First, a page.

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maybe we can finally give our children the dog they wanted for so many years because as a renter, you cannot even have a pet. this has been an emotionally and financially draining process for us. i just hope and i trust the commissioners can judge our case by the facts, and assure us when we followed the requirements, followed the rules, followed the process, did everything that we could, that there is an end to this and there is a justice to the end. and the process is not being abused. thank you is all for me. thank you. i really appreciate you staying so late and taking this case. we have been waiting this for days. >> thank you. any other speakers in favor of the project sponsor? okay, dr requester you have a two-minute rebuttal. >> thank you.
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i think what we need to look at here are the decks. and the staircase. the staircase that walks right up and looks into the ramblin's back patio. the decks that have nothing to do with living space. and nothing to do with whether or not the proponent will have space for their family. they want to put decks with glass railings. what they want -- what they are doing is early creating a nice little spa-like environment that allows them to peer into the privacy of their windows. they look into bathroom windows and bedroom windows and have a facade around the top of the building that is not necessary and shades an area that now has saxon saxon solar panels.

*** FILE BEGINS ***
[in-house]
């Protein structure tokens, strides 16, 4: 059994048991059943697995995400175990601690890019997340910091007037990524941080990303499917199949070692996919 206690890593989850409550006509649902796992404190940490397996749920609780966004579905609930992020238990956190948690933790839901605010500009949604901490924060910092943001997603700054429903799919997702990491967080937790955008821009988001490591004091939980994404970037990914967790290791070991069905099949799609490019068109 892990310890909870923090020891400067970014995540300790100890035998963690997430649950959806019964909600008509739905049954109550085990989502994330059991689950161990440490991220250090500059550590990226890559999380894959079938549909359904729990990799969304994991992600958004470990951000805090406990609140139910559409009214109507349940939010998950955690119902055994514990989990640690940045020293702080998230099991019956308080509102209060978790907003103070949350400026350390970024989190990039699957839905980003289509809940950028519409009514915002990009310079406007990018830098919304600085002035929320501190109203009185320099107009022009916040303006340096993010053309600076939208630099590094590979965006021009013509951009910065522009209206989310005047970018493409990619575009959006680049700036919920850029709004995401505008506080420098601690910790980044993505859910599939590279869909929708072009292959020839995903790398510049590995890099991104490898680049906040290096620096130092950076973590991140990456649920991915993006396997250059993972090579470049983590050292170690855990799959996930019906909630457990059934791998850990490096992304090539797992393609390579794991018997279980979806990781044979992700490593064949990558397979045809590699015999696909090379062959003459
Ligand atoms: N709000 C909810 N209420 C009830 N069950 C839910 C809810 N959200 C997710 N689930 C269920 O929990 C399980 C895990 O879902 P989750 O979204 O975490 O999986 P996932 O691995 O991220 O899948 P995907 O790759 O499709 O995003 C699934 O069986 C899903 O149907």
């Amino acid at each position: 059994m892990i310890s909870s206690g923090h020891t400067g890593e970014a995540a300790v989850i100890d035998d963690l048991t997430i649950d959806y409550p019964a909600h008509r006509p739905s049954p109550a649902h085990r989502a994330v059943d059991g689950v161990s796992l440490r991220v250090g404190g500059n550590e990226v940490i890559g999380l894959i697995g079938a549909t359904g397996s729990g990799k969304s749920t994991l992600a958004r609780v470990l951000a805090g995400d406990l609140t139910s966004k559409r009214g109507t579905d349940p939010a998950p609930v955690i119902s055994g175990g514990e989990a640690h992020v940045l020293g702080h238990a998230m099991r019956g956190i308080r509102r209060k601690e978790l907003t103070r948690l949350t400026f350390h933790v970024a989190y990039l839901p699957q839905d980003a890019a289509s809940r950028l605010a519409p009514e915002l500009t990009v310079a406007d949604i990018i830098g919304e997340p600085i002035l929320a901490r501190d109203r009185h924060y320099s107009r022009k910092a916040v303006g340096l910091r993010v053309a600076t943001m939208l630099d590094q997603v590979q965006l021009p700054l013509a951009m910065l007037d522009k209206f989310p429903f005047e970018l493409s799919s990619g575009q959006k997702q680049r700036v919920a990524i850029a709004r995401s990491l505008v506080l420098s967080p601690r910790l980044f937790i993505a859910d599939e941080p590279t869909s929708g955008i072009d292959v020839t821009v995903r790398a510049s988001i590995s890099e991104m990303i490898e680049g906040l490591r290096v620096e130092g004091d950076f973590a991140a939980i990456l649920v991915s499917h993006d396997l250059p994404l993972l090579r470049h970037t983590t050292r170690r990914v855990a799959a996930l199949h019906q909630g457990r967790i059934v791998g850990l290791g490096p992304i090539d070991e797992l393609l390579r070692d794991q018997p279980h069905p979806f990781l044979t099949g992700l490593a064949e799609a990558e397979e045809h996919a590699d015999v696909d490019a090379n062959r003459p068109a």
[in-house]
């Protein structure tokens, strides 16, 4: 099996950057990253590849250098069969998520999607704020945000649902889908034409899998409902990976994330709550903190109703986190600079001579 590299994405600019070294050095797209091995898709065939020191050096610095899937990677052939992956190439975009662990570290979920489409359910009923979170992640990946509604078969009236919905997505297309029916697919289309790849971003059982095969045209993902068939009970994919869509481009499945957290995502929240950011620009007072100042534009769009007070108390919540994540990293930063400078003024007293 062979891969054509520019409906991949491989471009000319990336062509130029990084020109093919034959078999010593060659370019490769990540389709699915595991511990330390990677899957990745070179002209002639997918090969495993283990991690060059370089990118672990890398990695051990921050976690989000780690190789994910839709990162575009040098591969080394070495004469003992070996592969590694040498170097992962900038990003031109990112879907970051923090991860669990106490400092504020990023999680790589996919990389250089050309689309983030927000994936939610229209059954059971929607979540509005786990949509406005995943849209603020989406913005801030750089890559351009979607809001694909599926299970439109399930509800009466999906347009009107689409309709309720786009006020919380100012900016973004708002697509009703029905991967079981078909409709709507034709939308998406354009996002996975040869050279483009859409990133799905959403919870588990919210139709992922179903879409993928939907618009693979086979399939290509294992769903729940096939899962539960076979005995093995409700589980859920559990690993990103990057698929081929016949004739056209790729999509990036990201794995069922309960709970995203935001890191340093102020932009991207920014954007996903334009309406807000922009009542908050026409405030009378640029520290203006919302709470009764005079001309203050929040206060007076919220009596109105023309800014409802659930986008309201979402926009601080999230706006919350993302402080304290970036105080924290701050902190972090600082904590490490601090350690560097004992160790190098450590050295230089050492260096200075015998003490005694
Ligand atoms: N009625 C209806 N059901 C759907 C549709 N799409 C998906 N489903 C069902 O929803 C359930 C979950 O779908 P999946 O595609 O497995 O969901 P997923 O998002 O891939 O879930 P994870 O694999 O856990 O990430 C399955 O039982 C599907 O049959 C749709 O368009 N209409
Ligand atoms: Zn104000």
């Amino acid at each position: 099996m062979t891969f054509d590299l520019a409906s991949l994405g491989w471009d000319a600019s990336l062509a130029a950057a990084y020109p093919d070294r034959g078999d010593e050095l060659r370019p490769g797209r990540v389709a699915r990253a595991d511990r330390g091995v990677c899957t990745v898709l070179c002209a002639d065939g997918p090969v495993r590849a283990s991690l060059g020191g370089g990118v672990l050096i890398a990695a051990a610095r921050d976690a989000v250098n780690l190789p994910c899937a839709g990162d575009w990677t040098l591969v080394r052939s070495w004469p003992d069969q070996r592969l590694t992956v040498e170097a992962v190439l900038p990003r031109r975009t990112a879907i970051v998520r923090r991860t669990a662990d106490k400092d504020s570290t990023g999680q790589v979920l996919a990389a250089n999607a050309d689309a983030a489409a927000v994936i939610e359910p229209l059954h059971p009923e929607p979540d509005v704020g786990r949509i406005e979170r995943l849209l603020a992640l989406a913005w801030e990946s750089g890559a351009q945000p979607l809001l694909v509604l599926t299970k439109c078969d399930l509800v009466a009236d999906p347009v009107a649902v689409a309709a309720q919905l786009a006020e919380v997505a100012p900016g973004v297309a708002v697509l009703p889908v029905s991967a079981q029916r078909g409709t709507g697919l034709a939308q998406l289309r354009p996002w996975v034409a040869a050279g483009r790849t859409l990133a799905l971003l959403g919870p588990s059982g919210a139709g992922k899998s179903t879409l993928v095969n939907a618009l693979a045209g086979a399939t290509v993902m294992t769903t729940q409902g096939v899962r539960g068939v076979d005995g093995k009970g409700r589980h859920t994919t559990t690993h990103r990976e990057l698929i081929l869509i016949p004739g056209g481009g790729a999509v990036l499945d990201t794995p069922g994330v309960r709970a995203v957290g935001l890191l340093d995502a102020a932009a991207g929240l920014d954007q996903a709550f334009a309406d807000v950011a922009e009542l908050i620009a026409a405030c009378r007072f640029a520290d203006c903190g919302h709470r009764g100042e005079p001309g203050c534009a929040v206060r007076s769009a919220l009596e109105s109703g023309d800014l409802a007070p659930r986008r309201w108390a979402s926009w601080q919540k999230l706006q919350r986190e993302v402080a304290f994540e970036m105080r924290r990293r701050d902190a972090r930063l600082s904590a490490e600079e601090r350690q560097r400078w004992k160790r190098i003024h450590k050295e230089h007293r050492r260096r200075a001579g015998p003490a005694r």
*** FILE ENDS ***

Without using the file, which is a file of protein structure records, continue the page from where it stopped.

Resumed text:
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assume threat of of the -- assume that the rest of the neighbors want do the same thing, what happens to that mid-block space? it goes away. if everybody starts doing this and suddenly as i say the open space goes away, if everyone decides that they need to have decks on their back, with glass railings, then there is going to be no privacy for anyone whatsoever. thank you >> thank you. project sponsor you have a 2-minute rebuttal. >> >> thank you. president fong and
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commissioners, i will be very brief. objective third party planning department has looked into this and they don't see anyway extraordinary privacy issues. they spent their time looking at the drawings and they did not see those privacy issues that the dr requester is mentioning. with regarding to the solar panels, they weren't there -- they added them after we proposed the project. and didn't take into consideration the project regardless at our own expense, at the request of the dr requester, we did a solar study. the reason why you are not hearing mention of the solar study because it clearly shows that it doesn't shade their panels, regardless of the fact that they used them as leverage against us to say we don't want this.